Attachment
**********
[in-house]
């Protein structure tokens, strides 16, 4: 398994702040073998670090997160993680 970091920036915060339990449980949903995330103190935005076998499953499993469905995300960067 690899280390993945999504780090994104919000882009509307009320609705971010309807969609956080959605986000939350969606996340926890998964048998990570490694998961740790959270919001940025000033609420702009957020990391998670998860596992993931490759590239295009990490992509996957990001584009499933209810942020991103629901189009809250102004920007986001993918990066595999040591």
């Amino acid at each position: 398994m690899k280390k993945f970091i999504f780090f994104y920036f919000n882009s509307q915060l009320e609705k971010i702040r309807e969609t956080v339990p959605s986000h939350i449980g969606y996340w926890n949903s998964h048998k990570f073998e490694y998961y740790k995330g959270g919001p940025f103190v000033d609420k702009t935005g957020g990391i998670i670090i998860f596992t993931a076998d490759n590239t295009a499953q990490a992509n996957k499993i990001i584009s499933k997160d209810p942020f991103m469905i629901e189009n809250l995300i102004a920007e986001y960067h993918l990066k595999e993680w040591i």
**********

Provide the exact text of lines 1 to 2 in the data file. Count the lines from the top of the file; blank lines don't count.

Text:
[in-house]
């Protein structure tokens, strides 16, 4: 398994702040073998670090997160993680 970091920036915060339990449980949903995330103190935005076998499953499993469905995300960067 690899280390993945999504780090994104919000882009509307009320609705971010309807969609956080959605986000939350969606996340926890998964048998990570490694998961740790959270919001940025000033609420702009957020990391998670998860596992993931490759590239295009990490992509996957990001584009499933209810942020991103629901189009809250102004920007986001993918990066595999040591």